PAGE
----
Place a heavy, deep skillet over medium-high heat. After a few minutes, add the oil and wait a minute or two before adding the green beans. Turn the heat to high and stir fry for about 5 minutes or until the beans are well seared. Add the garlic, salt and red pepper. Stir fry for several more minutes and then remove from the heat. 2-4 servings
After the weather cooling down and getting an awesome new air conditioner, I have felt like being in the kitchen so I am starting to restock my homemade staples, like cooked beans and vegetable broth, even though my pantry cleanse isn’t over until Sunday.
There are many reasons I make a lot of my own pantry staples. The biggest reason is when I make staple ingredients, I can portion them in amounts that make sense for a solitary cook. So many ingredients come in portions that are just too much for a solitary cook, leading to a lot of food waste. Did you know, according to Wise Geek.com, the average person throws away a 1/3 of the food they buy in a year? This is roughly a loss of 400 dollars a year. I don’t know about you but I have better things to do with my money than throw it away.
Mark Bittman’s Fast and Flavorful Vegetable Broth from VB6 is my go to recipe when I want to make broth. In spite of a rather long ingredient list, it is quick to put together because you just wash everything, rough chop it and throw it into the pot. When it is cool, I pour one cup portions into snack size baggies, seal and freeze flat.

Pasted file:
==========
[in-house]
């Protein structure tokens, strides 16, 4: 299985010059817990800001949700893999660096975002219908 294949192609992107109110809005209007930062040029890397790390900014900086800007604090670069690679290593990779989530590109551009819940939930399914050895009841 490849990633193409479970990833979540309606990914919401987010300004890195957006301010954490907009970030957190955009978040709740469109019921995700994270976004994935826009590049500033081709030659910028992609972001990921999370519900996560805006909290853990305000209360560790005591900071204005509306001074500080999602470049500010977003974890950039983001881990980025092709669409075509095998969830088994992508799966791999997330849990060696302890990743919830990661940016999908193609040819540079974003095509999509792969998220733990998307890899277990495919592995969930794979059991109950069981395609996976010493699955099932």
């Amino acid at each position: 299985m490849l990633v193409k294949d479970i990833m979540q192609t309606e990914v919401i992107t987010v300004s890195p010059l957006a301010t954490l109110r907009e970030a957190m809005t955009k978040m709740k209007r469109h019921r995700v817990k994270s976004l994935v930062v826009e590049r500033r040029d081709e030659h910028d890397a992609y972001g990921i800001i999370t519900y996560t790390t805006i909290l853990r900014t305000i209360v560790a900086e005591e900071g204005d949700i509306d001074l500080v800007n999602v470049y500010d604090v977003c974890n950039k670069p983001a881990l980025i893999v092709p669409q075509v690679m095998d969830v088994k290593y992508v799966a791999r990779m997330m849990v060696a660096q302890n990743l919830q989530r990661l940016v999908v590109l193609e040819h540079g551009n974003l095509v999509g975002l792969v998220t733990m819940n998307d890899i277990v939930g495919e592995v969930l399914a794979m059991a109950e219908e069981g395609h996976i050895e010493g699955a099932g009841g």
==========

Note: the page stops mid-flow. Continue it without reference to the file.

Fast and Flavorful Vegetable Stock
1 large onion, quartered
4 carrots, cut into chunks
2 celery stalks, roughly chopped
1 lb button mushrooms, trimmed but left whole
4 (or more) whole garlic cloves, unpeeled and crushed
1 bunch fresh parsley, stems and leaves
4 sprigs fresh thyme, or a big pinch of dried
1 tsp whole peppercorns
4 bay leaves
¼ cup tomato paste
¼ cup soy sauce
½ tsp salt, plus more to taste
black pepper, to taste
Combine everything in a big pot with 3 quarts of water. Bring to a boil and adjust the heat to about medium low so the mixture bubbles steadily but gently. Cook until the vegetables are tender, about 30 minutes. If you have the time, let it simmer for an hour, the flavor will deepen and improve. Yield: about 10 cups
Adapted from VB6